Ahead of the release of official results in a few days, Indonesia’s political parties are now jockeying to form coalitions in a major re-ordering of that country’s political landscape following last week’s legislative elections. Importantly, Indonesia’s numerous political parties are beginning to coalesce into two larger blocs, which are beginning to reflect a conventional liberal-conservative divide.

There are few differences between the major parties around economic issues — a mildly regulated market is common — President Susilo Bambang Yudhoyono’s Democratic Party (PD) is the most reform-oriented of the larger parties. Usefully, too, being the only party of 34 to contest the election to pass the 20 per cent threshold, PD will be able to nominate Yudhoyono forward for a second term as president.

Yudhoyono’s four and a half years as president have been marked by a crackdown on corruption, which is Indonesia’s biggest scourge. Attempts to clean up the notoriously corrupt judiciary and continued reform of the Indonesian military have progressed, if at a somewhat more disappointing rate.

However, in order to push through further reforms as a second-term president, Yudhoyono will need support in the legislature, and to do this his PD will have to build a coalition.

The Indonesian Democratic Party of Struggle (PDI-P) of former president Megawati Sukarnoputri, with about 14 per cent of the vote, has already announced an alliance with the parties of former generals Wiranto (3.5 per cent) and Prabowo Subianto (five per cent). Wiranto was chief when Indonesia’s military rampaged throughout East Timor in 1999, and Prabowo, a son-in-law of late President Suharto, was cashiered out of the army for kidnapping and murdering pro-democracy protesters.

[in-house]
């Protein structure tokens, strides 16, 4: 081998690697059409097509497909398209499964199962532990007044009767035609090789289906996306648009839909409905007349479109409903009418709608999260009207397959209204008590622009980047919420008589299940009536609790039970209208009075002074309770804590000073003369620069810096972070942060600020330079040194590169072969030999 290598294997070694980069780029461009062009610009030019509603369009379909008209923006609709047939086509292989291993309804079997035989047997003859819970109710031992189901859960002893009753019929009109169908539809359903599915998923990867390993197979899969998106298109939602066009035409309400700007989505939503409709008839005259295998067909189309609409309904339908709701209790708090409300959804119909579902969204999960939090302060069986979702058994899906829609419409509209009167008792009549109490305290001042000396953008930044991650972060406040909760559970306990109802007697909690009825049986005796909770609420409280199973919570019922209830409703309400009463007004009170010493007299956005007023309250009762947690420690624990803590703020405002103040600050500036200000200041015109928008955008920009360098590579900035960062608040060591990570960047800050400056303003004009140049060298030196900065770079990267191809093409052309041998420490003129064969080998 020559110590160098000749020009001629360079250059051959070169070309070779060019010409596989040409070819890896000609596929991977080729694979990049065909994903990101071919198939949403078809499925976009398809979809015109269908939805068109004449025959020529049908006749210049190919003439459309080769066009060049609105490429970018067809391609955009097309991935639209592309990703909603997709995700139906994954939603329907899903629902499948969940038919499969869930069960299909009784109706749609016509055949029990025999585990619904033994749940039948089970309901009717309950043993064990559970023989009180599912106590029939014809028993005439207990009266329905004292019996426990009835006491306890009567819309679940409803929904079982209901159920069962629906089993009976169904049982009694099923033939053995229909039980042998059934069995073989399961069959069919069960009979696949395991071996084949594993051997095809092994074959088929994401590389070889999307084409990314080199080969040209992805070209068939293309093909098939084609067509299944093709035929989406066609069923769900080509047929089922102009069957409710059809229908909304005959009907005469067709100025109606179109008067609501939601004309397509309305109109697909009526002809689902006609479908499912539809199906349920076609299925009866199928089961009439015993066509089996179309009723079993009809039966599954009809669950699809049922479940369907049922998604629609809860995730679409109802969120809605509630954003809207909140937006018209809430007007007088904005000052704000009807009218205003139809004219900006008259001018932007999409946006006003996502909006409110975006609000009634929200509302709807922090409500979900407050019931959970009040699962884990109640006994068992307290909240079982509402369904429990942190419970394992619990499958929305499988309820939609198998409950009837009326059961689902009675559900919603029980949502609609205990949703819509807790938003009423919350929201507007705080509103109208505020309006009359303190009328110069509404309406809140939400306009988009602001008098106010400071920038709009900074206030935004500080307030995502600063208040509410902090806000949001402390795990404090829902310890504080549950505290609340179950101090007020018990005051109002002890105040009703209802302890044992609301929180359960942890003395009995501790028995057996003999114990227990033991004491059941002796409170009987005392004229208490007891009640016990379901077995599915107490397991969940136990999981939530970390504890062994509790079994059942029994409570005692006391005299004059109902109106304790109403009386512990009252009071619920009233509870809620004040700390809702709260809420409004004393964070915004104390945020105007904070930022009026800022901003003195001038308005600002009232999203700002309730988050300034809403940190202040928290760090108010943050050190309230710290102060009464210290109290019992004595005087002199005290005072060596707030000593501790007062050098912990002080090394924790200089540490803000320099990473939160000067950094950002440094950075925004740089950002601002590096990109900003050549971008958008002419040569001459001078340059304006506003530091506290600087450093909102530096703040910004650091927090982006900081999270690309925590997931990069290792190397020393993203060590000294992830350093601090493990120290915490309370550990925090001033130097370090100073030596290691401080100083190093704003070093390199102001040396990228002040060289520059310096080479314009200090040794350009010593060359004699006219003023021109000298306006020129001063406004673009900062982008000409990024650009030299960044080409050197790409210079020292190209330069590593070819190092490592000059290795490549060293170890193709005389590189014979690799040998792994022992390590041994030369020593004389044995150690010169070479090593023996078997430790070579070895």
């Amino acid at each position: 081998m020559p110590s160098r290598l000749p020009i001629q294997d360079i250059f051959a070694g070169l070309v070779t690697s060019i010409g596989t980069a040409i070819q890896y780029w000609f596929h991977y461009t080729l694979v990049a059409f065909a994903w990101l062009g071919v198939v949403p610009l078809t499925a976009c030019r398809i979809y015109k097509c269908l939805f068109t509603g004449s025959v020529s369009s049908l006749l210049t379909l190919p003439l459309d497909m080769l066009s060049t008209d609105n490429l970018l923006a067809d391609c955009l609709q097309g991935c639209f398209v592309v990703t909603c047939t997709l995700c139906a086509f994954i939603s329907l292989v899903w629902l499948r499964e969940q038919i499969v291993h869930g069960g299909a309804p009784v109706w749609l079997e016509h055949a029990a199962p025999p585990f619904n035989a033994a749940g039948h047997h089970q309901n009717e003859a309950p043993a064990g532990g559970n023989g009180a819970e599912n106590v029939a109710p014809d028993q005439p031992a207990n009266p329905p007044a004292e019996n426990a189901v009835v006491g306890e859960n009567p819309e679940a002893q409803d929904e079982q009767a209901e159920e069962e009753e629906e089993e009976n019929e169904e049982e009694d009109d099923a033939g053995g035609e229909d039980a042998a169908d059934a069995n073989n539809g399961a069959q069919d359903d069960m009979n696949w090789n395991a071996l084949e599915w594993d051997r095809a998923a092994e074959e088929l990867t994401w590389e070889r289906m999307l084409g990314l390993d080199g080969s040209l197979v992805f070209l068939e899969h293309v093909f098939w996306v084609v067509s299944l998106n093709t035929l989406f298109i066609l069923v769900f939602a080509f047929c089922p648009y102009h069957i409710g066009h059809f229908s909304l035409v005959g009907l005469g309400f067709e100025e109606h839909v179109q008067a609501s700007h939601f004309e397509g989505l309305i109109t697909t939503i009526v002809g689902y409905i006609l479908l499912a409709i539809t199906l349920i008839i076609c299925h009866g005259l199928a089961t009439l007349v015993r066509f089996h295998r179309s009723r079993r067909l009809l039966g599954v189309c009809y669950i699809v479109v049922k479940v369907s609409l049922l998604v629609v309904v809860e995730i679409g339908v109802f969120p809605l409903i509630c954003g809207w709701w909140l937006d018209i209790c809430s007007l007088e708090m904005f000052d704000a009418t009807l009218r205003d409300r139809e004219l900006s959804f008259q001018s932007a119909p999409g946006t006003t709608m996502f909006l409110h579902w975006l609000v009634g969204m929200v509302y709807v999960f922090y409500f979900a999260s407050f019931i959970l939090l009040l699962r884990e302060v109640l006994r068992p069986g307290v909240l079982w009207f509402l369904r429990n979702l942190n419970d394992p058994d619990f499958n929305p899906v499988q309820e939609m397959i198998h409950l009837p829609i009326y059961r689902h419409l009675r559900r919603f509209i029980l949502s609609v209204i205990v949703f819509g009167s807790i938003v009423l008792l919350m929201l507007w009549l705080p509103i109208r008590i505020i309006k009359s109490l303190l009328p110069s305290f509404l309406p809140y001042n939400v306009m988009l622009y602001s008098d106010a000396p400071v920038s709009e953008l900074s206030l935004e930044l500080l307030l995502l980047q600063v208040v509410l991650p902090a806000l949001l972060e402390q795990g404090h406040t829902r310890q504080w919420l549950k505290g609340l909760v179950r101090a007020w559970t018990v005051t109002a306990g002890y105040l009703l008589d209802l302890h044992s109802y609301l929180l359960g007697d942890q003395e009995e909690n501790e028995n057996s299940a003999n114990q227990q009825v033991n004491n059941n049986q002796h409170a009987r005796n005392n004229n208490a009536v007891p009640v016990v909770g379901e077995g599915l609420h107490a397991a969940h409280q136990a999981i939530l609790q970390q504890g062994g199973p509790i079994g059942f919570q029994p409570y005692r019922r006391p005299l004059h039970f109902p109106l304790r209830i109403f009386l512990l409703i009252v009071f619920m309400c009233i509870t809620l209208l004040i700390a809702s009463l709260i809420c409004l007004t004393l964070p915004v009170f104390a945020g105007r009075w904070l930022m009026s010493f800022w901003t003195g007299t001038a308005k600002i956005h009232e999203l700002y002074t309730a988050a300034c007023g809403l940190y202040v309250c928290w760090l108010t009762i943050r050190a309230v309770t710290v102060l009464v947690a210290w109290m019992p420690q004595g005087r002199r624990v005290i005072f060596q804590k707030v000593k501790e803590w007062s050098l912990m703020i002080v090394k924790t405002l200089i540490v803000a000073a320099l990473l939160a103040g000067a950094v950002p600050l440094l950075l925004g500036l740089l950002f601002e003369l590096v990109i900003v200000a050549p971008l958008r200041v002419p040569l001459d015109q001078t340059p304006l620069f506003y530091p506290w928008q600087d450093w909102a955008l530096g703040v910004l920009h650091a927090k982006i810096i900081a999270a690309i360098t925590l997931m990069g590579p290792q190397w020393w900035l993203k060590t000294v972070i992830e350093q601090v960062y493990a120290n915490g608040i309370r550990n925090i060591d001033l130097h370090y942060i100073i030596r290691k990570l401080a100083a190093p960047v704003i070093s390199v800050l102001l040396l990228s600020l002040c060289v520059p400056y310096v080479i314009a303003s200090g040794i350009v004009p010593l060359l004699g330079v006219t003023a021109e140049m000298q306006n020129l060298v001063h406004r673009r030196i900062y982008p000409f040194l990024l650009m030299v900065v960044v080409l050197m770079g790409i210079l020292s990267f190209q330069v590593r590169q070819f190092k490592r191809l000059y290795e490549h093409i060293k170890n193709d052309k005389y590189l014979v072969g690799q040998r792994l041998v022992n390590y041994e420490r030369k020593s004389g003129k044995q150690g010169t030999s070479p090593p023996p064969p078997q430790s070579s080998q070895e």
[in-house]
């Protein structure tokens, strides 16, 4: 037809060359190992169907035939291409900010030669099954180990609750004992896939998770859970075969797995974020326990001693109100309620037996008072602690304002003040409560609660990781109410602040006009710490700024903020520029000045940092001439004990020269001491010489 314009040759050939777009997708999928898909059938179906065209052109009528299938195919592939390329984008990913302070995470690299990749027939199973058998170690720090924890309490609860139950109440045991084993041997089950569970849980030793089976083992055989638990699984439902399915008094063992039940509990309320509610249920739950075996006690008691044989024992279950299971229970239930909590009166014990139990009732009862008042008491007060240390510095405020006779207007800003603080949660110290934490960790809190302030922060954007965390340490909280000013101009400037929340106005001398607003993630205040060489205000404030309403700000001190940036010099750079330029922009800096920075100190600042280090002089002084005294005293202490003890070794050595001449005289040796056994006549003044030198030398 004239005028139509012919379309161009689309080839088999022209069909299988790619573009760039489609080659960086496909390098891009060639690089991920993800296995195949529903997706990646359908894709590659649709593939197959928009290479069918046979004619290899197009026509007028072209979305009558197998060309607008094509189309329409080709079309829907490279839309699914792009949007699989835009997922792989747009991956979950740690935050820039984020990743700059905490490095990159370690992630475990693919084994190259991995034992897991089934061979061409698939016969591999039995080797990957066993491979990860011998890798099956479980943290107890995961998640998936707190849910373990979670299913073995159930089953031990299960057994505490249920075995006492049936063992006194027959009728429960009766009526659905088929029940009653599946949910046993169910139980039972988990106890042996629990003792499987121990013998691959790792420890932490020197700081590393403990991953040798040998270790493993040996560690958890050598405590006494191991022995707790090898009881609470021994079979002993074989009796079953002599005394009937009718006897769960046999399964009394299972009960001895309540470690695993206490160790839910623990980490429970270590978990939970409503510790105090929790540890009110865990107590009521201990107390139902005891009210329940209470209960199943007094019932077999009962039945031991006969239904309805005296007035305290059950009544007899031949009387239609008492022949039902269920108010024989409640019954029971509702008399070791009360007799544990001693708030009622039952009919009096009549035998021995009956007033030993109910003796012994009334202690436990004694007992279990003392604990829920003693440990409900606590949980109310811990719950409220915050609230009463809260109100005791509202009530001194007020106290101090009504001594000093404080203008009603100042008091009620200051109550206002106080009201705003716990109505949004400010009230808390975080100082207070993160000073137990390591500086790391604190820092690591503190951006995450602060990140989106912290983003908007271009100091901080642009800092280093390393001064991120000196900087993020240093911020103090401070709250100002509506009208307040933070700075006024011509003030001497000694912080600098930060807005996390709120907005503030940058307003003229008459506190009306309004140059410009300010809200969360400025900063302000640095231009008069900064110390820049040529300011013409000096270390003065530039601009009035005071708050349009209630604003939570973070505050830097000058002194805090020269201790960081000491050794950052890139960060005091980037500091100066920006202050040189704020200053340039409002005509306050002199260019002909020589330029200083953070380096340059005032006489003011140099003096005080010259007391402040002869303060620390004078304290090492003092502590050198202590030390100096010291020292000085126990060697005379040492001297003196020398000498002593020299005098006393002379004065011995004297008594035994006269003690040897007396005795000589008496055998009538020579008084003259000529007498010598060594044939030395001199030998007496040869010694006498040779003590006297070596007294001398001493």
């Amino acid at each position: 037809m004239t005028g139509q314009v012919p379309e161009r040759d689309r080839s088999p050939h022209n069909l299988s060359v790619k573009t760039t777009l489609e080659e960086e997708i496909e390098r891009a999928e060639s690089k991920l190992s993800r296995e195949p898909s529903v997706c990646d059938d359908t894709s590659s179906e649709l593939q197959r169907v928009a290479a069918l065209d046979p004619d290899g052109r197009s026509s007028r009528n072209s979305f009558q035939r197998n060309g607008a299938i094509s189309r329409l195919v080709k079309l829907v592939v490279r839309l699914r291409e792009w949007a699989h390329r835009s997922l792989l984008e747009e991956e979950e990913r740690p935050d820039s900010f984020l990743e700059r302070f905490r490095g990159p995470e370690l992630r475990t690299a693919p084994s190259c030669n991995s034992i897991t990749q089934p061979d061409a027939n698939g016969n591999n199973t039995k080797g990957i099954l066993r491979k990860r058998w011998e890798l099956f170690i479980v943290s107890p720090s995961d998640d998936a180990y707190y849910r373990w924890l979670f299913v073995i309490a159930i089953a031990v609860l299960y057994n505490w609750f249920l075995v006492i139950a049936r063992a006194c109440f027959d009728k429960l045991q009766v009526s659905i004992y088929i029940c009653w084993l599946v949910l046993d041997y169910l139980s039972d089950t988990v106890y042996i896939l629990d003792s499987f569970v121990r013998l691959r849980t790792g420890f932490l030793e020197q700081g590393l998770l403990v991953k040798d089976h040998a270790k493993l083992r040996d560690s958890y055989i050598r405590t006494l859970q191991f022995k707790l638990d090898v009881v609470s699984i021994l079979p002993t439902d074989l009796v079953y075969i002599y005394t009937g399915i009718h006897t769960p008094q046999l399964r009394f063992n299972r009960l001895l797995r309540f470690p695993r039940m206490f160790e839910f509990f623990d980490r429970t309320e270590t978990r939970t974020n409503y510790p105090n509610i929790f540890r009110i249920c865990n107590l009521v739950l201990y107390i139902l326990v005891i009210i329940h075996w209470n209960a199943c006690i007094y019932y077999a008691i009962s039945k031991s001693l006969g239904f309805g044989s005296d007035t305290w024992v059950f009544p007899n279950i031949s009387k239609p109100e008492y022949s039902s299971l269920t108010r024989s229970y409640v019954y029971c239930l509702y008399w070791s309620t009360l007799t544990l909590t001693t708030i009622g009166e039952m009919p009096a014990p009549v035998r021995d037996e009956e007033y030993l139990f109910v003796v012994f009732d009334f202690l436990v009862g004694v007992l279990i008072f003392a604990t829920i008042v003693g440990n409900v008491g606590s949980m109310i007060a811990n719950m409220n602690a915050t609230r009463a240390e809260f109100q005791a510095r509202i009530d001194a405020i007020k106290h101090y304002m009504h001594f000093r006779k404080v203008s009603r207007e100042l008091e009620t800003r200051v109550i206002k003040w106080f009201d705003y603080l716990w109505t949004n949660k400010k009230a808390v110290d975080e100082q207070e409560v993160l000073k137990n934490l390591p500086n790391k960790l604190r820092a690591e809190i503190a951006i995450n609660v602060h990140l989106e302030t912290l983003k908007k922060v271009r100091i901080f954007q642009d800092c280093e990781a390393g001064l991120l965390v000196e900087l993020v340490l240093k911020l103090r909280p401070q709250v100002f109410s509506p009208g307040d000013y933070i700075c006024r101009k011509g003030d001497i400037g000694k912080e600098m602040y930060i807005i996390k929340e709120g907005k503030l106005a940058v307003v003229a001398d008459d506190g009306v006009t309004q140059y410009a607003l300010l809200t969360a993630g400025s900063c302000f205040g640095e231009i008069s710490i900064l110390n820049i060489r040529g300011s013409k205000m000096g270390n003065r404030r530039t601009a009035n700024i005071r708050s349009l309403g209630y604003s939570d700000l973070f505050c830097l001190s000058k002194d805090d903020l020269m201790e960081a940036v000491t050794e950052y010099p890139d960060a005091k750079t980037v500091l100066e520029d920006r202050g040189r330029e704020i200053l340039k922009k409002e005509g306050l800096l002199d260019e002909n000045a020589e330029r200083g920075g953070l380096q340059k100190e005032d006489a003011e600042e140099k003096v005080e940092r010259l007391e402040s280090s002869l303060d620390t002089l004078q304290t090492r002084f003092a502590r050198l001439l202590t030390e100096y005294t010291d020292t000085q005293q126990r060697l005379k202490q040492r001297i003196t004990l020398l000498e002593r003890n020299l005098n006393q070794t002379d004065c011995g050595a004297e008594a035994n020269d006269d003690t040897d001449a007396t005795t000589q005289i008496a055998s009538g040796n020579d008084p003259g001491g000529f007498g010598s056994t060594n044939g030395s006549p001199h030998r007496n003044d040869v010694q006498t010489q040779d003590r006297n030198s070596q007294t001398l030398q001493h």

It was Wiranto who sacked Prabowo from the army in 1998 and the two are not friends. However, as president, Megawati is seen as pro-military, which suits both former generals. Such a coalition establishes a conservative legislative bloc with and enough votes to put Megawati forward as a conservative presidential candidate.

Megawati’s PDI-P has also been courting two other Suharto-era parties; Golkar (also on about 14 per cent) and the United Development Party (PPP) (5.3 per cent).

Golkar allied itself with Yudhoyono in 2004, with its head, Jusuf Kalla, becoming vice-president. However, Kalla fell out with Yudhoyono over his own presidential aspirations, meaning a coalition between Yudhoyono and Kalla is now all but impossible. However, Golkar’s continuing political decline, having slumped by 30 per cent, means Kalla could be dumped as its leader.

Without Kalla, Golkar could again join in coalition Yudhoyono’s PD, along with the Islamist Propserous Justice Party (PKS), with more than seven per cent of the vote, to give a second-term President Yudhoyono a legislative majority.

Some observers are worried by the PKS, which wants to introduce Islamic law. However, PKS is also a welfare-oriented party and anti-corruption, positing it as a reformist ally for the religiously Muslim if politically secular Yudhoyono. If PKS joins with Yudhoyono, as it did in 2004, the similarly Islamist PPP could be tempted away from a coalition with Megawati’s PDI-P, completing Indonesia’s Islam-influenced liberal-conservative divide.

Associate Professor Damien Kingsbury is associate head (research) of the School of International and Political Studies at Deakin University.

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